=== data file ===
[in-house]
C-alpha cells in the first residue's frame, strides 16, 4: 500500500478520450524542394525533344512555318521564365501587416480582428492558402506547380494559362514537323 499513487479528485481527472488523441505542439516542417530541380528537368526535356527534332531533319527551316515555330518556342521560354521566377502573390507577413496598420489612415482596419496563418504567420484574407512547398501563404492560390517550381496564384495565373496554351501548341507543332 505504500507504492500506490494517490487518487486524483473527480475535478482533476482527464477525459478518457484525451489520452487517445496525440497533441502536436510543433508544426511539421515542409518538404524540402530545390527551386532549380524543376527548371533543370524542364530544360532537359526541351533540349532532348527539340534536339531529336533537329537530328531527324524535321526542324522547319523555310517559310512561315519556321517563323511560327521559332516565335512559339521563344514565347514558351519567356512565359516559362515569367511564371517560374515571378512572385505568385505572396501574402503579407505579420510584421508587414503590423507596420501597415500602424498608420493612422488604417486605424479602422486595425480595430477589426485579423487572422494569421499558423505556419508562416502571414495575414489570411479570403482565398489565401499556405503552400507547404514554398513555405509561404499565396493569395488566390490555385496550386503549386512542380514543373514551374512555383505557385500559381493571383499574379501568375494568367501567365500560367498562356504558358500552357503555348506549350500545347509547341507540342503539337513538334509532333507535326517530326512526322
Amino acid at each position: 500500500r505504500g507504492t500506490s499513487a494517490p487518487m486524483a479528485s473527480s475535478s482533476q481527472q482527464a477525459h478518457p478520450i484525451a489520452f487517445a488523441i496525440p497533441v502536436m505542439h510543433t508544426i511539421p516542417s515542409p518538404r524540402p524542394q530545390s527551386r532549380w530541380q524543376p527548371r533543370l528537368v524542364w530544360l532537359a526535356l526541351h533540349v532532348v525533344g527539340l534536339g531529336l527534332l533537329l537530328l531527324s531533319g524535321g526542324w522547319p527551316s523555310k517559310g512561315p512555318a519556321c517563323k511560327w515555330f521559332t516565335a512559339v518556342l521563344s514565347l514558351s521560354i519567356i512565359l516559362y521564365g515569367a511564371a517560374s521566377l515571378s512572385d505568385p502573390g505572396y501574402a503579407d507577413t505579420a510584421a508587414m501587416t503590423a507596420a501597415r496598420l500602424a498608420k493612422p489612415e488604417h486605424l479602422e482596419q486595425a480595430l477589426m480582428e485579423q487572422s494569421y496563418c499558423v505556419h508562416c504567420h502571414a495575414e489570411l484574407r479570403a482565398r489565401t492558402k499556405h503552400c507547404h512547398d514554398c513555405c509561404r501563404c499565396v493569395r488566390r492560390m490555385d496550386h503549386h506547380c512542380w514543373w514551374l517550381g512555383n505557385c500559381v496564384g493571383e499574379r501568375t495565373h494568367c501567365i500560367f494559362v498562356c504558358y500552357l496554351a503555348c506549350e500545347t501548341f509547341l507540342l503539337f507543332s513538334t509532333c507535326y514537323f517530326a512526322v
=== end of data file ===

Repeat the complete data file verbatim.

[in-house]
C-alpha cells in the first residue's frame, strides 16, 4: 500500500478520450524542394525533344512555318521564365501587416480582428492558402506547380494559362514537323 499513487479528485481527472488523441505542439516542417530541380528537368526535356527534332531533319527551316515555330518556342521560354521566377502573390507577413496598420489612415482596419496563418504567420484574407512547398501563404492560390517550381496564384495565373496554351501548341507543332 505504500507504492500506490494517490487518487486524483473527480475535478482533476482527464477525459478518457484525451489520452487517445496525440497533441502536436510543433508544426511539421515542409518538404524540402530545390527551386532549380524543376527548371533543370524542364530544360532537359526541351533540349532532348527539340534536339531529336533537329537530328531527324524535321526542324522547319523555310517559310512561315519556321517563323511560327521559332516565335512559339521563344514565347514558351519567356512565359516559362515569367511564371517560374515571378512572385505568385505572396501574402503579407505579420510584421508587414503590423507596420501597415500602424498608420493612422488604417486605424479602422486595425480595430477589426485579423487572422494569421499558423505556419508562416502571414495575414489570411479570403482565398489565401499556405503552400507547404514554398513555405509561404499565396493569395488566390490555385496550386503549386512542380514543373514551374512555383505557385500559381493571383499574379501568375494568367501567365500560367498562356504558358500552357503555348506549350500545347509547341507540342503539337513538334509532333507535326517530326512526322
Amino acid at each position: 500500500r505504500g507504492t500506490s499513487a494517490p487518487m486524483a479528485s473527480s475535478s482533476q481527472q482527464a477525459h478518457p478520450i484525451a489520452f487517445a488523441i496525440p497533441v502536436m505542439h510543433t508544426i511539421p516542417s515542409p518538404r524540402p524542394q530545390s527551386r532549380w530541380q524543376p527548371r533543370l528537368v524542364w530544360l532537359a526535356l526541351h533540349v532532348v525533344g527539340l534536339g531529336l527534332l533537329l537530328l531527324s531533319g524535321g526542324w522547319p527551316s523555310k517559310g512561315p512555318a519556321c517563323k511560327w515555330f521559332t516565335a512559339v518556342l521563344s514565347l514558351s521560354i519567356i512565359l516559362y521564365g515569367a511564371a517560374s521566377l515571378s512572385d505568385p502573390g505572396y501574402a503579407d507577413t505579420a510584421a508587414m501587416t503590423a507596420a501597415r496598420l500602424a498608420k493612422p489612415e488604417h486605424l479602422e482596419q486595425a480595430l477589426m480582428e485579423q487572422s494569421y496563418c499558423v505556419h508562416c504567420h502571414a495575414e489570411l484574407r479570403a482565398r489565401t492558402k499556405h503552400c507547404h512547398d514554398c513555405c509561404r501563404c499565396v493569395r488566390r492560390m490555385d496550386h503549386h506547380c512542380w514543373w514551374l517550381g512555383n505557385c500559381v496564384g493571383e499574379r501568375t495565373h494568367c501567365i500560367f494559362v498562356c504558358y500552357l496554351a503555348c506549350e500545347t501548341f509547341l507540342l503539337f507543332s513538334t509532333c507535326y514537323f517530326a512526322v